Take the 2-minute tour ×
MathOverflow is a question and answer site for professional mathematicians. It's 100% free, no registration required.

I am looking for the standard term for a system that consists of things of the form $p_i(x_1,\ldots ,x_n)=0$ and of the form $q_j(x_1,\ldots,x_n)\neq 0$ with the $p_i$ and $q_j$ polynomials. I have seen used the term "system of equations and inequalities" but to me inequality means "$\leq$" or "$\geq$" and not "$\neq$" so I would prefer not to use it. Is there some commonly accepted term?

I made this CW since I am not sure there is a correct answer.

share|improve this question
3  
See "semialgebraic set" ... en.wikipedia.org/wiki/Semialgebraic_set ... in that setting, of course, $q_j \ne 0$ is the same as $q_j^2 > 0$. –  Gerald Edgar Apr 7 '12 at 17:55
    
Also search for inequations. Gerhard "Ask Me About System Design" Paseman, 2012.04.07 –  Gerhard Paseman Apr 7 '12 at 18:19
    
I've also seen the term "disequality" or "disequation". –  Andreas Blass Apr 7 '12 at 18:23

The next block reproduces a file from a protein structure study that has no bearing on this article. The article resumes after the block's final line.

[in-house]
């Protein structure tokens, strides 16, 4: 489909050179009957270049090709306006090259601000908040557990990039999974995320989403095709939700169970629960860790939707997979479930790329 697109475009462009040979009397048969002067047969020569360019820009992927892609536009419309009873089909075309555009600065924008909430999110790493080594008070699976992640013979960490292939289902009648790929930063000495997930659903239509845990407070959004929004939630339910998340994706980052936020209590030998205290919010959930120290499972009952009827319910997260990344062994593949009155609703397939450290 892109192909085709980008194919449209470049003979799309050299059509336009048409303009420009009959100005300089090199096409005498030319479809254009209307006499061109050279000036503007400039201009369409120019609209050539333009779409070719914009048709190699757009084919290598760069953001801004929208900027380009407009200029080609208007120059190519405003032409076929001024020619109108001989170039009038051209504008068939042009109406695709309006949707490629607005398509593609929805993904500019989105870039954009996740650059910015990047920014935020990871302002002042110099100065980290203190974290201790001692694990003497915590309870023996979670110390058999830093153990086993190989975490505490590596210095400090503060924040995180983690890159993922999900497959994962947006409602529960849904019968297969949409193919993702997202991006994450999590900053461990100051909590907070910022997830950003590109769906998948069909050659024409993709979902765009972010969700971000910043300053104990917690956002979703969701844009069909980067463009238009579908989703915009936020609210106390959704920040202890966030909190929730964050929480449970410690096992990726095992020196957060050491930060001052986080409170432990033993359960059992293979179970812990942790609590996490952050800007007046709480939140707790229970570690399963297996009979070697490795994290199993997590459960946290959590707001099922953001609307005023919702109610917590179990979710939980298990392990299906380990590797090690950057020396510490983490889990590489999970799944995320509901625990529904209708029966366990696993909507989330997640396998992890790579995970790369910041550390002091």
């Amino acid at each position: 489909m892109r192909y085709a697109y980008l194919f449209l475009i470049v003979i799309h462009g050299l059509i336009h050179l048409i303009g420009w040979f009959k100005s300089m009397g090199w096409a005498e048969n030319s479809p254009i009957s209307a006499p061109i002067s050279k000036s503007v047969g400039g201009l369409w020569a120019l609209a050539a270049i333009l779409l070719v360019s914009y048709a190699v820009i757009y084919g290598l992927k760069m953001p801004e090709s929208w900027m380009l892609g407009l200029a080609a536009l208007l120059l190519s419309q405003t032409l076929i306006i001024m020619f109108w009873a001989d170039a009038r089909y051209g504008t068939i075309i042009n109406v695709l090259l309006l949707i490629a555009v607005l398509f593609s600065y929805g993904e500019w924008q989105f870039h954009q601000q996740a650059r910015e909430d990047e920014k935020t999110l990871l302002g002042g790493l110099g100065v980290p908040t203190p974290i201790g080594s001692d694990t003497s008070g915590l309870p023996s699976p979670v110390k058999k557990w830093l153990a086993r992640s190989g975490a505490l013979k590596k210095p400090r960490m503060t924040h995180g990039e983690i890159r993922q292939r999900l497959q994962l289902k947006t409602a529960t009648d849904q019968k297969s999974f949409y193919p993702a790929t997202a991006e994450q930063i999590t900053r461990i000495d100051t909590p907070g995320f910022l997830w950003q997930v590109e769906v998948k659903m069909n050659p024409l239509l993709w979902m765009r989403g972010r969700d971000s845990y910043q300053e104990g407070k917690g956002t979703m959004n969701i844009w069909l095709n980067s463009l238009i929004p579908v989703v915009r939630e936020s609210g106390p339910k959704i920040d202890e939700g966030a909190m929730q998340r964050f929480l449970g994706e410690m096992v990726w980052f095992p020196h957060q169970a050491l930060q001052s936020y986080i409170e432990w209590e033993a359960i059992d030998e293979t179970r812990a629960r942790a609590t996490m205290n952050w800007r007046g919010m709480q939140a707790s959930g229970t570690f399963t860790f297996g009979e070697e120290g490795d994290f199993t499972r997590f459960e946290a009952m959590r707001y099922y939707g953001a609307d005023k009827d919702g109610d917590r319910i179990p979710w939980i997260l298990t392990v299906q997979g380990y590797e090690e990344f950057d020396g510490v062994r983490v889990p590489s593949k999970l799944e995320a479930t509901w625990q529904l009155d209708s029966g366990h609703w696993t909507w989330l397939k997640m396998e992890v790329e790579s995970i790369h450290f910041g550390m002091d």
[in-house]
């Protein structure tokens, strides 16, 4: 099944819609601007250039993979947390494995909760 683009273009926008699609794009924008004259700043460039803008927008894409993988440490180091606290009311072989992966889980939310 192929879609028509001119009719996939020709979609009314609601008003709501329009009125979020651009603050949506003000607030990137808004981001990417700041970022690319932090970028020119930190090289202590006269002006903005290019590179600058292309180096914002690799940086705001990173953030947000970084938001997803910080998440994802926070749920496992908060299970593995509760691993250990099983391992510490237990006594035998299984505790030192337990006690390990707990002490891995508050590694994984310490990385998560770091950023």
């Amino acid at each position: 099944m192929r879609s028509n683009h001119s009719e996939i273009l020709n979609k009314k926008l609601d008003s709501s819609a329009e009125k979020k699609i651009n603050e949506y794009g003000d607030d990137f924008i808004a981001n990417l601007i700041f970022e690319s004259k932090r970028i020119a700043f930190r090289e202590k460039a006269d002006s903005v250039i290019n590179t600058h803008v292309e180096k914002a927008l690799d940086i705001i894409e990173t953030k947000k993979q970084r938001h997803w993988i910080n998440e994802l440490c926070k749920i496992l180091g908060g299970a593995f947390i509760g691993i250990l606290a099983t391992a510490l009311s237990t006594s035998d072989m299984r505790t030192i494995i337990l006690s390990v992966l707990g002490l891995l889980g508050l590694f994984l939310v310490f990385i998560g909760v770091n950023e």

3  
These are called "equations and inequations" in the literature related to first order theories (say, Tarski problem and such). –  Mark Sapir Apr 7 '12 at 21:21
1  
There's also the standard trick of introducing auxiliary variables $y_j$ and replacing each nequation $q_j(x_1,\ldots,x_n) \neq 0$ by the equation $q_j(x_1,\ldots,x_n) \cdot y_j = 1$. –  Noam D. Elkies Apr 8 '12 at 0:53
show 3 more comments

1 Answer

In algebraic geometry, it's called a quasi-projective algebraic set, which by definition is a Zariski open subset of a Zariski closed subset of projective space. (I'm assuming you only have finitely many $p_i$'s and finitely many $q_j$'s.) Since you're using non-homogeneous polynomials, you're starting in affine space, but that's simply projective space in the homogeneous variables $X_0,\ldots,X_n$ with the condition $X_0\ne0$, so it fits into your framework.

share|improve this answer
    
Thanks Joe. I'm really looking though for the name of the set of equations and "anti"-equations rather than the set of points in affine space which they define. –  Benjamin Steinberg Apr 7 '12 at 20:48
add comment

Your Answer

 
discard

By posting your answer, you agree to the privacy policy and terms of service.

Not the answer you're looking for? Browse other questions tagged or ask your own question.